Mark Rylance’s dazzlingly watchable antics as a reproving Olivia overturned by lust in Shakespeare’s Globe’s all-male “Twelfth Night” constitute nothing short of a star turn. That, however, is both the production’s strength and its weakness. As with his Richard III, performed in rep with this production, Rylance’s unfettered show-stealing effectively relegates most of the cast to the level of supporting players and overbalances the proceedings. Casting and branding spell success for this West End transfer of a Bard double bill, but the inconsistent production makes the play itself feel only fitfully convincing.
Tim Carroll helms what the Globe terms an “original practices” production restoring the ethic of the first performance of 1602. To that effect, designer Jenny Tiramani’s set is little more than a wooden back wall with, in a nod to the “O” shape of the Globe, wooden boxes of seating for audience members on either side of the stage.
Against this, the all-male company appears in traditional ruffs, doublet and hose beneath candelabras and a largely unchanging lighting that keeps much of the auditorium more brightly lit than is usual, which tends to keep audiences more engaged.
Bolstering Rylance’s undoubted box office appeal is the casting of author, wit and beloved Brit all-rounder Stephen Fry as Malvolio.
Fry’s combination of nice timing and patrician manner perfectly suit the pompous steward, but he lacks energy and emotional depth. His fierce intent at the idea of being (falsely) instructed to smile all the time in order to win Olivia is funny for being unexpected, but the rest of his performance is predictable. Since he reveals vicious high-handedness only at the very end, the stakes remain low even during his wrongful imprisonment, which should be much more upsetting than it is here.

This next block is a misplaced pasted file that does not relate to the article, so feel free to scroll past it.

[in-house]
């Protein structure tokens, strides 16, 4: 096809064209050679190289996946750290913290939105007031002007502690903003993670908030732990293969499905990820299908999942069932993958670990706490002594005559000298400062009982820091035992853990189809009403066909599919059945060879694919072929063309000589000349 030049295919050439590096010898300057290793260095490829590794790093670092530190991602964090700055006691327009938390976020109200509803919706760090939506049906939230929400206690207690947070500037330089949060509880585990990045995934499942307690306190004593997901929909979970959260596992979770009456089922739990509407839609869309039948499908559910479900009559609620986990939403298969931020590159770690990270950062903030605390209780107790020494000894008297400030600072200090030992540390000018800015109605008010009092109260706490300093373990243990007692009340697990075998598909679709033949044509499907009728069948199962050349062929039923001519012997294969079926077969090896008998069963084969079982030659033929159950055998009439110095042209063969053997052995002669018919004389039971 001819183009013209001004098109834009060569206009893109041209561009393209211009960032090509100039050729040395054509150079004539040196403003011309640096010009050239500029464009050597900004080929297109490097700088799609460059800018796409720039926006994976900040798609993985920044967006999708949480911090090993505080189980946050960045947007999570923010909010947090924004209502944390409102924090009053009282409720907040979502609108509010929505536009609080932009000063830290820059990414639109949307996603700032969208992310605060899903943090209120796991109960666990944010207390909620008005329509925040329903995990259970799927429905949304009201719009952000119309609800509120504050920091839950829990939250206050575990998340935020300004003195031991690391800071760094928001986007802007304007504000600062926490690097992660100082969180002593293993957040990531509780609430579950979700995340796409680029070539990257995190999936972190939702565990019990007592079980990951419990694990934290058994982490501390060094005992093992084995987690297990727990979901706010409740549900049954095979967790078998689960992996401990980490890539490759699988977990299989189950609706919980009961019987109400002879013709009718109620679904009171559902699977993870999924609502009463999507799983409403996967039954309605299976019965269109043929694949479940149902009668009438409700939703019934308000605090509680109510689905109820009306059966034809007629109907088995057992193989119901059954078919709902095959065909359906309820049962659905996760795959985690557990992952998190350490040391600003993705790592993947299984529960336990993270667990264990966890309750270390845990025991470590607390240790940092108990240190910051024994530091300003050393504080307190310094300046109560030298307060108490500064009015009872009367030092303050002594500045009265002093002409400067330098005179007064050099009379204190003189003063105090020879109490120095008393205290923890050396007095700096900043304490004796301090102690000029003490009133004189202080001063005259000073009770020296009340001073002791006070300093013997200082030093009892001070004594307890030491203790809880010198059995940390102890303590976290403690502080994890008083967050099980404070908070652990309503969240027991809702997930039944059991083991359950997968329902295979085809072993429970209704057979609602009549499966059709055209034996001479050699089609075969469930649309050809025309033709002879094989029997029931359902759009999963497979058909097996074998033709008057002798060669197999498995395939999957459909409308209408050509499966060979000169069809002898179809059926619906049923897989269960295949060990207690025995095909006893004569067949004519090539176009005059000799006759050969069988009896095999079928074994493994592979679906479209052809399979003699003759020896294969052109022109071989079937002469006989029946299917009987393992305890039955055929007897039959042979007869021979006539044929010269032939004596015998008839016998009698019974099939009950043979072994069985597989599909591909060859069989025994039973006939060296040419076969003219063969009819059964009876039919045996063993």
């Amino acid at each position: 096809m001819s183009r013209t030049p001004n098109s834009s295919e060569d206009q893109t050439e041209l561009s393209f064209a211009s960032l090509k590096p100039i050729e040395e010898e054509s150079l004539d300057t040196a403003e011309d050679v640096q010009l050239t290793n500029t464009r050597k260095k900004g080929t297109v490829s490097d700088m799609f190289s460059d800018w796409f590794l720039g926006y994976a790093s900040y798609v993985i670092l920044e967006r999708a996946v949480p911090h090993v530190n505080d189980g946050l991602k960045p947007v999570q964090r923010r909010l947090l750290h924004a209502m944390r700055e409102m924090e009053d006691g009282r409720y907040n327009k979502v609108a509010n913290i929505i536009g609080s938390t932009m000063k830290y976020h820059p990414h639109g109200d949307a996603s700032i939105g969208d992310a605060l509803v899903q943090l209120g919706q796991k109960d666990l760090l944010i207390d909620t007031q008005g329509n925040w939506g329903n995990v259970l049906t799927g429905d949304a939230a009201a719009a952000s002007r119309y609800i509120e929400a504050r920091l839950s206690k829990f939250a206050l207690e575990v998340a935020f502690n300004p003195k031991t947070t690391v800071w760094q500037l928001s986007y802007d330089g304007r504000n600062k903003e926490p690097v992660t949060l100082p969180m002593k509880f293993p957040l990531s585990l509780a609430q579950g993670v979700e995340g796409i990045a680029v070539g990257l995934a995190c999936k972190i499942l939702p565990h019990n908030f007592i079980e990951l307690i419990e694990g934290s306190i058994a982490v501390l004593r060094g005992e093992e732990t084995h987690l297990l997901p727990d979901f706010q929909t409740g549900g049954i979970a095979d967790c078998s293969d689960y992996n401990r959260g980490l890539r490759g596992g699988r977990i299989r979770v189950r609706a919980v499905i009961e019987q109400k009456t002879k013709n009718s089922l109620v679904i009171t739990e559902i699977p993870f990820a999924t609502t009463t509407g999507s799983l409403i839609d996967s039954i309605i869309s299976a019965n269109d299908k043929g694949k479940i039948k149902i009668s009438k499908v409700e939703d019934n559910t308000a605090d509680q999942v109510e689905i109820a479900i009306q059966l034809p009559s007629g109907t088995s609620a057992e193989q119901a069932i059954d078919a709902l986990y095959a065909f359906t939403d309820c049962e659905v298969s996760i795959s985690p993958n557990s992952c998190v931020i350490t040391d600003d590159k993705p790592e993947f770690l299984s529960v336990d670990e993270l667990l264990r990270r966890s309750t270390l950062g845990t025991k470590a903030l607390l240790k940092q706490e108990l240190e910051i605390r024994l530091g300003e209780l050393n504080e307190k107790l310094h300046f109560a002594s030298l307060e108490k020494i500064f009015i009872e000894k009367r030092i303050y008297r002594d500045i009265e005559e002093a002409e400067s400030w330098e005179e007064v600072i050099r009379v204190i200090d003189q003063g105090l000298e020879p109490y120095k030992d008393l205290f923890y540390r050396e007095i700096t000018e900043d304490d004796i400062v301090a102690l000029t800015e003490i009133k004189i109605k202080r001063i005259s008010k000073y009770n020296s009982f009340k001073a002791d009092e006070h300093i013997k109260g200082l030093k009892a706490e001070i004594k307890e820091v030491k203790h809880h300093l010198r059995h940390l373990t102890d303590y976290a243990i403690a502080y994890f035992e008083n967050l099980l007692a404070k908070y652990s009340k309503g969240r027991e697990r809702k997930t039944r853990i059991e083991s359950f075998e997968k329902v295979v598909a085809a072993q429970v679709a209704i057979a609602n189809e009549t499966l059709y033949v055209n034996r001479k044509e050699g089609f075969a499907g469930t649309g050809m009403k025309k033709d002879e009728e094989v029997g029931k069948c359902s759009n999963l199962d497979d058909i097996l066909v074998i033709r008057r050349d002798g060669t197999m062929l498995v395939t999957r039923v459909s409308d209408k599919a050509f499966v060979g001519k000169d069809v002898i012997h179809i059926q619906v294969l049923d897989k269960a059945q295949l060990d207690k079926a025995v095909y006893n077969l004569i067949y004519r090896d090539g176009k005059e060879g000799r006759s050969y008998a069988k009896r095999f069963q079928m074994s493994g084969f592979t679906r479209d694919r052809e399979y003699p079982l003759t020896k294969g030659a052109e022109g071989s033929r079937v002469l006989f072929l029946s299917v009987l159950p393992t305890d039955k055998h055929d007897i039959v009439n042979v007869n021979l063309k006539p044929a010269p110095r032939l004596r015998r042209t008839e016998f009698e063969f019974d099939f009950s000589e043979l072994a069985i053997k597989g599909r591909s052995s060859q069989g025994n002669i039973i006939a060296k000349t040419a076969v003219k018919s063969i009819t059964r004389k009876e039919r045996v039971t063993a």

Nor does Carroll energize the relationships for which Malvolio is the linchpin. That particularly affects the play’s gulling scene, in which huge potential for dramatic tension and sight gags with Belch (Colin Hurley), Aguecheek (a mournful Roger Lloyd-Pack) and Fabian (James Garnon) remains largely untapped. This is also attributable to Carroll’s slack pacing: His three-hour production runs a full half-hour longer than Michael Grandage’s West End version three years ago.
Although Shakespeare’s acting company used boys in women’s roles, they are played here by men — an understandable decision but one at odds with the self-styled “authenticity.” Of those performances, the funniest and the most thought-through is Paul Chahidi as a magnetic Maria, the housekeeper who comes up with the scheme to fool Malvolio.
Making Maria clear-eyed about just how far she can push the boundaries of status, Chahidi is almost the only person who makes auds recognize his character’s crucial rank within Olivia’s household. Rather than indicating that he’s playing “a woman,” Chahidi winningly homes in on character. Quietly but excitingly alive at every moment, he uses his own voice rather than the disconnected, high head-voice Johnny Flynn adopts for Viola.
Sounding like a cartoon idea of a woman distances Flynn from both the action and the audience. Worse, his lack of vocal power undermines him whenever the emotions run high which, in this play, they often should. His bland performance leeches tension from the drama in his scenes with both Liam Brennan’s gruff Orsino — who has one moment of homo-eroticism but little else — and Rylance’s Olivia.
With an almost Japanese whitened-mask of a face, Rylance makes Olivia a prim presence who can barely control the passion she feels upon discovering the boy Cesario. Rylance wins uproarious laughs at every turn, even when simply gliding across the stage affecting to have not a care in the world.
But, puzzlingly for an actor with so rich a command of text, most of his laughs come from additions to the lines rather than the text itself. Interrupted by a servant while making love, he throws a slipper at him, squealing, “Go away.” Such interpolations are strikingly funny but at odds with the “original practices” principle.
The lack of breadth and depth in both this and “Richard III” notwithstanding, Rylance’s dominant presence plus strong local reviews should elicit the Gotham transfer indicated by the attached roster of U.S. producers.